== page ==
Who Will Live?

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2 Responses

  1. Shmuel says:

    It truly sounds like these were both remarkable individuals, and the description of their lives and contributions highlights what a loss we suffered with the petira of each of them.

    I have a small question regarding your description of Rabbi Fried, and it doesn’t say anything about him personally, but rather about an assumption of the writer. The essay says regarding Rabbi Fried “It never occurred to him that it might be beneath the dignity of a talmid chochom of his stature to teach beginners.”

    What is the hava amina here? Why would such holy work be beneath him? I refuse to demean actual talmidei chachamim with even a theoretical suggestion that they have base motives, but use your imagination –did X start a yeshiva to educate elite young scholars for the prestige of doing so? Did Y spend so much time answering shai’alos from near and far because to do something else would have been beneath him? Of course not, these great people did what they did because they believed that was the best way they could serve klal yisrael (which of course is part of serving the Ribono Shel Olam, and a bigger part the greater the person is).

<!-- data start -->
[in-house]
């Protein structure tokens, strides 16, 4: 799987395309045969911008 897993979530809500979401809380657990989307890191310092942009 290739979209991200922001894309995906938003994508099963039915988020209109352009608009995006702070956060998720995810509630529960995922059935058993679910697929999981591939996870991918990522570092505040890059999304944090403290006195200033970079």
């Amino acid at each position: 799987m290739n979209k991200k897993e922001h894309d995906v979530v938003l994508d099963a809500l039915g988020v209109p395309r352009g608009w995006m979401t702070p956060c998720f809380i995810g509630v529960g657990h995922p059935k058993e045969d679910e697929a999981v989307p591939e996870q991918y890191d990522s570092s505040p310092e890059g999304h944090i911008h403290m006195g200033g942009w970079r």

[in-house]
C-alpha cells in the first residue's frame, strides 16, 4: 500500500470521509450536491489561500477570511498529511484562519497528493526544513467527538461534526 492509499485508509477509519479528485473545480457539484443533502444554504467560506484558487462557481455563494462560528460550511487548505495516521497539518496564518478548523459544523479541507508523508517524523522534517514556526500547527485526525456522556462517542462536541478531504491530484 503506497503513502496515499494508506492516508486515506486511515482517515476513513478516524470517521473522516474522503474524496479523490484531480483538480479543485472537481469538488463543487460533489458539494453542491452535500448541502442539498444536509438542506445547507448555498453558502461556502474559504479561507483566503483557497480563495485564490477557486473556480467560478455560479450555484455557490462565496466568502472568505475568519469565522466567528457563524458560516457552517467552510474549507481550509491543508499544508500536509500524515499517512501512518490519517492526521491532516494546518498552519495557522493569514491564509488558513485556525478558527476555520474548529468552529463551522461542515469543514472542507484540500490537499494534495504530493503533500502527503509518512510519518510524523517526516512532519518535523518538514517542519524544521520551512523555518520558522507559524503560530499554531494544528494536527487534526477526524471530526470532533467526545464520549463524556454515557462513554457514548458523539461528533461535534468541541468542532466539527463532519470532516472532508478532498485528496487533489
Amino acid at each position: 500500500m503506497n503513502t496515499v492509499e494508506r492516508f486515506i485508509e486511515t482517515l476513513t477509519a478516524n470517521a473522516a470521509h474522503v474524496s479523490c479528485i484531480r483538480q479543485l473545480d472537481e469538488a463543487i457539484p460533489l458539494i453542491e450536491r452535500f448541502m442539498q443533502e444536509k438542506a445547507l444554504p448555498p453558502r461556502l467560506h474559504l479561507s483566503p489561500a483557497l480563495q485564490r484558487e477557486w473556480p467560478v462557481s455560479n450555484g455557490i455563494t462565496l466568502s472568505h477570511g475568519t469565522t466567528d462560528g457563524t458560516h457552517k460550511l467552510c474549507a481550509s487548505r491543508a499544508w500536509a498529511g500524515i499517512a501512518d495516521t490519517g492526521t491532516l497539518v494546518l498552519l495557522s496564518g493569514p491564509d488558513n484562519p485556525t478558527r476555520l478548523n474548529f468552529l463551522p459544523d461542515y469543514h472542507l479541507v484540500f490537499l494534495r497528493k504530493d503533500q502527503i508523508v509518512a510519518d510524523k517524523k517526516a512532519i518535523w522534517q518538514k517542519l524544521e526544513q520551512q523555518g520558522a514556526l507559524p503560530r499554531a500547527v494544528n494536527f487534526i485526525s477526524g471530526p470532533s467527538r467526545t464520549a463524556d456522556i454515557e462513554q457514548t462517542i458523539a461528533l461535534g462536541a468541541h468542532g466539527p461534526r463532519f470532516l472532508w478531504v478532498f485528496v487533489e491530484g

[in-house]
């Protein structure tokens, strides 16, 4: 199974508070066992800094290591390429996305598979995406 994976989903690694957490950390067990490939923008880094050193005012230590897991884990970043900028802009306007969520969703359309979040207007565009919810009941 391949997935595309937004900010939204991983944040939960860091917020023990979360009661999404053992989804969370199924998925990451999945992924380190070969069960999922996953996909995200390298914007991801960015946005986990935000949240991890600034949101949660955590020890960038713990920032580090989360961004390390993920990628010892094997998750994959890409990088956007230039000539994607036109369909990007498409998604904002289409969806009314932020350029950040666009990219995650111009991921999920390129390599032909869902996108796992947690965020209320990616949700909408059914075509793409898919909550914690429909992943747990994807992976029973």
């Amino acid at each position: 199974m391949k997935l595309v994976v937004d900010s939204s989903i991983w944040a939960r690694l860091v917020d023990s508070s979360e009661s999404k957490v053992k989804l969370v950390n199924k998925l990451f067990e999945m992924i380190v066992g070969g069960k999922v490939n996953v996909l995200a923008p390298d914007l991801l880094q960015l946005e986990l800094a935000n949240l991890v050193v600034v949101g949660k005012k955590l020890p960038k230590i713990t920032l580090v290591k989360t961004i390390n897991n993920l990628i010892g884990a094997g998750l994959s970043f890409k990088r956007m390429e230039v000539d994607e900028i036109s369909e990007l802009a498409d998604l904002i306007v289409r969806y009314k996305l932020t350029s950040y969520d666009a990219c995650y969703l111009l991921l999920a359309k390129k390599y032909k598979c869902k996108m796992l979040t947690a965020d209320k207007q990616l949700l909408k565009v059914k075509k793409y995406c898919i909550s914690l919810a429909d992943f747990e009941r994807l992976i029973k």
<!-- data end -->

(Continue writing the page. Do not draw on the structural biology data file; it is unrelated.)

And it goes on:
So if Rabbi Fried believed he was needed to teach beginners and he went ahead and did it, there is no place even for the hava amina (from the writer and readers –the article makes clear that it didn’t exist for Rabbi Fried) that it was beneath his dignity to do so.

  2. L. Oberstein says:

    The quote from the Kalusenberger Rebbe was told to me and others by the individual to whom it was addressed, Martin Mermelstein, may he be well , who lives in Baltimore. He hasn’t been in the best of health for several years but this story was told to Rabbi Frand and then to Rabbi Krohn and entered their repertoire . It is one of several stories told of the Klausenberger Rebbe immeidiately after the war, how his words and care revived lost souls.

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